Flowchart: Neonatal seizures, Assessment and management Queensland Health State of Queensland (Queensland Health) 2017 http://creativecommons.org/licenses/by-nc-nd/3.0/au/deed.en Queensland Clinical Guidelines, Guidelines@health.qld.gov.au Queensland Clinical Guidelines www.health.qld.gov.au/qcg Neonatal seizures: Assessment and management Queensland Clinical Guideline: Neonatal seizures Flowchart version: F17.23-1-V1-R22 Baby with suspected seizure activity Observe and monitor: • Seizure (...) activity • Temperature, heart rate, respiratory rate & effort, BP, O 2 saturation Treat cardiorespiratory compromise Assessment: • Review history (maternal, perinatal, family) • Physical examination • Neurological examination • Investigate for underlying cause as required o Refer to flowchart: Investigations Management: • Treat underlying cause o Refer to other QCG guidelines • Commence AEDs if seizures: o Duration > 3 minutes o More than 2 brief episodes o Detected on EEG • Initiate ongoing
approaches. Technology Description: Intravenous immunoglobulin (IVIG) is a purified blood product pooled from thousands of human blood donors. When provided in high doses, IVIG has an immunomodulatory effect, although its precise mechanism of action remains unclear. IVIG is increasingly being used as a therapeutic option for a variety of neurological autoimmune and inflammatory disorders, and has been proposed for the treatment of epilepsy. Controversy: Seizure recurrence following a single unprovoked (...) for treatment of intractable epilepsy in pediatric patients. Lansdale: HAYES, Inc. Healthcare Technology Brief Publication. 2017 Authors' conclusions Health Problem: Intractable epilepsy is diagnosed in 5% to 20% of pediatric patients with new-onset epilepsy. If uncontrolled, seizures in childhood may have a detrimental or even catastrophic impact on the developing brain. A connection has been made between inflammatory processes and neurological disease, including epilepsy, which may present new therapeutic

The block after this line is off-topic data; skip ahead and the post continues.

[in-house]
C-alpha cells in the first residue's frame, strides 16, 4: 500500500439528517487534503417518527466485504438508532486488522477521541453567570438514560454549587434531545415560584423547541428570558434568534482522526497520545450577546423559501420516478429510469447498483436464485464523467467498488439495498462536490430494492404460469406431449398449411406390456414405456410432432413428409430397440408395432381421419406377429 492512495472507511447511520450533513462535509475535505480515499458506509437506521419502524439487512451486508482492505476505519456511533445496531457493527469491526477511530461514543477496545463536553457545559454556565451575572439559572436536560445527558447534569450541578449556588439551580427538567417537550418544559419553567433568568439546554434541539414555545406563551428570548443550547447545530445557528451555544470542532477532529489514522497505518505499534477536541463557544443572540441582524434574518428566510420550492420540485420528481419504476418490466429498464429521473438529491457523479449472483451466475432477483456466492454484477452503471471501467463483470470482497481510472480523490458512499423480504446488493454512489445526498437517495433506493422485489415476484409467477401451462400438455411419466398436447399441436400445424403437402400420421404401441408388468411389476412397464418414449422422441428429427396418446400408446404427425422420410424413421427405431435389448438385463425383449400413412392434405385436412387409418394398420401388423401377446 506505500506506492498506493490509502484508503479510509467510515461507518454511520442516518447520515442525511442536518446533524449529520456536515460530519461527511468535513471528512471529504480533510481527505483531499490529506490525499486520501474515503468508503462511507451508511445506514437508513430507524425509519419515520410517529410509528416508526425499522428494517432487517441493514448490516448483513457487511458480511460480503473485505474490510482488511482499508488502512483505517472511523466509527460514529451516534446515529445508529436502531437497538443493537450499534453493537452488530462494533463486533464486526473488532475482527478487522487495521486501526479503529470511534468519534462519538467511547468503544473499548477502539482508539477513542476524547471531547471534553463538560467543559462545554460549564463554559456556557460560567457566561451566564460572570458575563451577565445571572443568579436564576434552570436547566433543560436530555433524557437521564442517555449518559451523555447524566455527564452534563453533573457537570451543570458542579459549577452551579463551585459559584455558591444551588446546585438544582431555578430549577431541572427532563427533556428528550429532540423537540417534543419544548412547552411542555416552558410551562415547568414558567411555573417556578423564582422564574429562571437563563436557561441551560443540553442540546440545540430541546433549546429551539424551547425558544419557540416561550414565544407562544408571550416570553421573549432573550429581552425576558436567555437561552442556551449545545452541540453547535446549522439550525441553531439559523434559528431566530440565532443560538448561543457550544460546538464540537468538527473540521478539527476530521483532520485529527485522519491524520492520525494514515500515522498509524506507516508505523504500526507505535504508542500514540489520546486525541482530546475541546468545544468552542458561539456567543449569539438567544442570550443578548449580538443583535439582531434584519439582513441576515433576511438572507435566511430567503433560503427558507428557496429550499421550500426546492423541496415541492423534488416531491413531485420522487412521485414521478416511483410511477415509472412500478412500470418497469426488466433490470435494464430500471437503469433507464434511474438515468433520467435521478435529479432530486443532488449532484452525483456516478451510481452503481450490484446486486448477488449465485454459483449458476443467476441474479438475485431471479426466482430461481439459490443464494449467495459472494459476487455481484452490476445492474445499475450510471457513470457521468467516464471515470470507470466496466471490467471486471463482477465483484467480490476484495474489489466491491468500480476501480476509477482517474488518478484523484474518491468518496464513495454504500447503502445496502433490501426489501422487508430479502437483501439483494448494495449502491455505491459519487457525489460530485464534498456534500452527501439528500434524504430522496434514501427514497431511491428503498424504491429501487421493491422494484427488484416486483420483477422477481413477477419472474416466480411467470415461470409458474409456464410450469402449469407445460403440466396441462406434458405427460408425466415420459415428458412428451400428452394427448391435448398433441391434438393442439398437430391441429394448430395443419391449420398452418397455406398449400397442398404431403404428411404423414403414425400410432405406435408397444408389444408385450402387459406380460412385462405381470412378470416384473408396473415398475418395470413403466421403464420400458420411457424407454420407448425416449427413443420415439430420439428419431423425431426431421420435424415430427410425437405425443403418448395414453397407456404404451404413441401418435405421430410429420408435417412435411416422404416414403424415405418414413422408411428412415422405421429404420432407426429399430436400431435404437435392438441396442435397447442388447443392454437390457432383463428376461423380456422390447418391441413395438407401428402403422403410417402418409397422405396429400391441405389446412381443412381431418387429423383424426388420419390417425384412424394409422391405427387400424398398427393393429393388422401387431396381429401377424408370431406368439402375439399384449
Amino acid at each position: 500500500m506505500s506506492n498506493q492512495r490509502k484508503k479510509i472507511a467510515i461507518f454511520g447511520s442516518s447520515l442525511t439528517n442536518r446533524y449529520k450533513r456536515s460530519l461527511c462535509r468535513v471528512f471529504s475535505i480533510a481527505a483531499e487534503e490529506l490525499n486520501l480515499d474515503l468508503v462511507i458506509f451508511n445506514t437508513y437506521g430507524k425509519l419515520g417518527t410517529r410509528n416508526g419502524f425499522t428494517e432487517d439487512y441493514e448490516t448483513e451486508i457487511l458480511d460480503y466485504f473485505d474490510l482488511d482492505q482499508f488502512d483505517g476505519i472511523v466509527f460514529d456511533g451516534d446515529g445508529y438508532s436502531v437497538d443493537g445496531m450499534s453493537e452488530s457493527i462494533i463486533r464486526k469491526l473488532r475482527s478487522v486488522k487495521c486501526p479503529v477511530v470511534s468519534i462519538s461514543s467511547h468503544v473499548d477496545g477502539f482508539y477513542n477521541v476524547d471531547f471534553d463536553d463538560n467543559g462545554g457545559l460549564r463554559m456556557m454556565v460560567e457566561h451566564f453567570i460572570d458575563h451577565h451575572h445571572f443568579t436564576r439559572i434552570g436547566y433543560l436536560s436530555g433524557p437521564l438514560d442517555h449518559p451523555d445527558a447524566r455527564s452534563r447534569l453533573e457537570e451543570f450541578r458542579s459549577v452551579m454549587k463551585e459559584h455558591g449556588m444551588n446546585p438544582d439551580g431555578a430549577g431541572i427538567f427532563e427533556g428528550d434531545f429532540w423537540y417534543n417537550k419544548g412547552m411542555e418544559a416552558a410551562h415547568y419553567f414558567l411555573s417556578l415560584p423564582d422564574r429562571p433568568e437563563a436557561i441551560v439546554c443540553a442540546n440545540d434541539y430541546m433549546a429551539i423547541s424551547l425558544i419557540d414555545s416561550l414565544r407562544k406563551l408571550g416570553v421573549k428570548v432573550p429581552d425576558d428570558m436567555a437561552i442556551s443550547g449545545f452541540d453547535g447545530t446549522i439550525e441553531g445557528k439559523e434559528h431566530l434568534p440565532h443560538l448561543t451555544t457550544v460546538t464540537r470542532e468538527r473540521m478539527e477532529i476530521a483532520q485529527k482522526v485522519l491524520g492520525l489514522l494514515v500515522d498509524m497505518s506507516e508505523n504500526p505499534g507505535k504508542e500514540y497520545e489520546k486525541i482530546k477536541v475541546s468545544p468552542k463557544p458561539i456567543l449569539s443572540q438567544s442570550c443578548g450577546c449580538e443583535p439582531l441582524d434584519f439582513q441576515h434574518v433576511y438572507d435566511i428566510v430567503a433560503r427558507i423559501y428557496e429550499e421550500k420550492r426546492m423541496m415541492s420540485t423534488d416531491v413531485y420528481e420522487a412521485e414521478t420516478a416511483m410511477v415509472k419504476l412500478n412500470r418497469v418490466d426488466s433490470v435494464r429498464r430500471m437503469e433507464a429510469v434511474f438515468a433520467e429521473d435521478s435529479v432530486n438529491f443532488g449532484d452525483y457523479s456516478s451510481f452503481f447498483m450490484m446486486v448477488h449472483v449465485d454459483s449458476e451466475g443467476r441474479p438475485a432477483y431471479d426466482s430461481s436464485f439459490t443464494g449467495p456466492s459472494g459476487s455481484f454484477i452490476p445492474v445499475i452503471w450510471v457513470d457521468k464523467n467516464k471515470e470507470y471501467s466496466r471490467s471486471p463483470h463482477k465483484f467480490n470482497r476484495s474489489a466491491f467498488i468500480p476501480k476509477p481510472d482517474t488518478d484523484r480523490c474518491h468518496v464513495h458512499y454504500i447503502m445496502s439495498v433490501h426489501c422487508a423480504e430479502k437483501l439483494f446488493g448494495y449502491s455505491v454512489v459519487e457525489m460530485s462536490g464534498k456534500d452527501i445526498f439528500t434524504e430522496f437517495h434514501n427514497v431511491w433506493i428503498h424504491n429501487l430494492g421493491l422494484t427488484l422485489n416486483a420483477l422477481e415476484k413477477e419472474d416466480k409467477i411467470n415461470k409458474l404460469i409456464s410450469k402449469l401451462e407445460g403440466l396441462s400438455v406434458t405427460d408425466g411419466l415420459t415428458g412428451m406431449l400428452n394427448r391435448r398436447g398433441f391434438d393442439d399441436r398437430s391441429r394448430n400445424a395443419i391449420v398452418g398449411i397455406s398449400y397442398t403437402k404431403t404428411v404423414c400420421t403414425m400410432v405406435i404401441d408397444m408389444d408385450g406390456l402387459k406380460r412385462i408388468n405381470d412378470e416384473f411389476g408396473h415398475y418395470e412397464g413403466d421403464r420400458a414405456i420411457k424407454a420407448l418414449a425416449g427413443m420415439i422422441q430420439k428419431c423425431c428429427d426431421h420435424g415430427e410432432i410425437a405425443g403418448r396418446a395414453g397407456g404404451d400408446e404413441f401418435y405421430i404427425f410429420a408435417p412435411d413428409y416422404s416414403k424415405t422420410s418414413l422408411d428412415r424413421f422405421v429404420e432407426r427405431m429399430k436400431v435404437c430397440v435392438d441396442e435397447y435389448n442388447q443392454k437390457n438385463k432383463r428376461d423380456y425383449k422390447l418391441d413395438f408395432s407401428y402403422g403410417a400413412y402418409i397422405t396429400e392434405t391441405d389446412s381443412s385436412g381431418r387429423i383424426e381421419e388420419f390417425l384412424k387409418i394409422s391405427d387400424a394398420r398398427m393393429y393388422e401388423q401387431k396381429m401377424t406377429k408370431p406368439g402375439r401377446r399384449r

, Pfizer, SK Life Science, Sunovion, UCB, Upsher-Smith, and Vertex; has received grants from the noncommercial entities Epilepsy Research Foundation, Epilepsy Study Consortium, Epilepsy Therapy Project, and the National Institute of Neurological Disorders and Stroke of the NIH; serves on the editorial boards of Lancet Neurology , Neurology Today , and EpilepticDisorders ; is scientific officer for the Epilepsy Foundation of America, for which NYU receives salary support; and has received travel (...) Health & Science University, Portland; Department of Neurology (J.A.F.), New York University, New York; and Clinical Epilepsy Section (W.H.T.), National Institute of Neurological Disorders and Stroke, NIH, Bethesda, MD. David Gloss From the Department of Neurology (J.P.S.), University of Alabama at Birmingham; Department of Neurology (D.G.), Charleston Area Medical Center, WV; Department of Neurology (J.R.B., S.J.S.), Medical College of Wisconsin, Milwaukee; Children's National Medical Center (W.D.G